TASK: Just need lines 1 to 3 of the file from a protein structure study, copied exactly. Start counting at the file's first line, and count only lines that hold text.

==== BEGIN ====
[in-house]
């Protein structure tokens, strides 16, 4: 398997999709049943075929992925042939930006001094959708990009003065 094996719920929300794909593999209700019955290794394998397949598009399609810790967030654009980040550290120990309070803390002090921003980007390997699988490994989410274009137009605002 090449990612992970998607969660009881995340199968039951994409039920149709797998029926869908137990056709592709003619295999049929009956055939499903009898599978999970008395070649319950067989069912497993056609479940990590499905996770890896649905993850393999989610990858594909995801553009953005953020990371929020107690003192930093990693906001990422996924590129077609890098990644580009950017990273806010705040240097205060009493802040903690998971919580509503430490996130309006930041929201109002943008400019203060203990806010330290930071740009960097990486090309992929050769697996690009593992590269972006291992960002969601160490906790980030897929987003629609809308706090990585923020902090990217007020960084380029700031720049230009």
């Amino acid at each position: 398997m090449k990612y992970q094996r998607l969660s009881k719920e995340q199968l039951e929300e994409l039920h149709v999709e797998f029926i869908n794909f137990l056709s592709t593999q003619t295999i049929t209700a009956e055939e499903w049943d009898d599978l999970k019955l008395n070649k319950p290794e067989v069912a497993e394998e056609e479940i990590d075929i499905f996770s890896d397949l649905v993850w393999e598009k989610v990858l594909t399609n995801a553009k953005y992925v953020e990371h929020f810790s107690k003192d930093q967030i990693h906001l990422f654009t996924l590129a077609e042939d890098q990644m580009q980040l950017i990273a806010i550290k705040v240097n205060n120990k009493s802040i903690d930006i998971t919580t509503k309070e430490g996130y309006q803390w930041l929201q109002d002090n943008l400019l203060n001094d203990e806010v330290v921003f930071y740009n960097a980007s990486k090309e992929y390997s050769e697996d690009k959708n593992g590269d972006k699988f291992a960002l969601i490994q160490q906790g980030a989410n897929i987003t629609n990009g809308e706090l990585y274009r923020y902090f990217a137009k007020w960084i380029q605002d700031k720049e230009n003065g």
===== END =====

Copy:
[in-house]
């Protein structure tokens, strides 16, 4: 398997999709049943075929992925042939930006001094959708990009003065 094996719920929300794909593999209700019955290794394998397949598009399609810790967030654009980040550290120990309070803390002090921003980007390997699988490994989410274009137009605002 090449990612992970998607969660009881995340199968039951994409039920149709797998029926869908137990056709592709003619295999049929009956055939499903009898599978999970008395070649319950067989069912497993056609479940990590499905996770890896649905993850393999989610990858594909995801553009953005953020990371929020107690003192930093990693906001990422996924590129077609890098990644580009950017990273806010705040240097205060009493802040903690998971919580509503430490996130309006930041929201109002943008400019203060203990806010330290930071740009960097990486090309992929050769697996690009593992590269972006291992960002969601160490906790980030897929987003629609809308706090990585923020902090990217007020960084380029700031720049230009």
């Amino acid at each position: 398997m090449k990612y992970q094996r998607l969660s009881k719920e995340q199968l039951e929300e994409l039920h149709v999709e797998f029926i869908n794909f137990l056709s592709t593999q003619t295999i049929t209700a009956e055939e499903w049943d009898d599978l999970k019955l008395n070649k319950p290794e067989v069912a497993e394998e056609e479940i990590d075929i499905f996770s890896d397949l649905v993850w393999e598009k989610v990858l594909t399609n995801a553009k953005y992925v953020e990371h929020f810790s107690k003192d930093q967030i990693h906001l990422f654009t996924l590129a077609e042939d890098q990644m580009q980040l950017i990273a806010i550290k705040v240097n205060n120990k009493s802040i903690d930006i998971t919580t509503k309070e430490g996130y309006q803390w930041l929201q109002d002090n943008l400019l203060n001094d203990e806010v330290v921003f930071y740009n960097a980007s990486k090309e992929y390997s050769e697996d690009k959708n593992g590269d972006k699988f291992a960002l969601i490994q160490q906790g980030a989410n897929i987003t629609n990009g809308e706090l990585y274009r923020y902090f990217a137009k007020w960084i380029q605002d700031k720049e230009n003065g």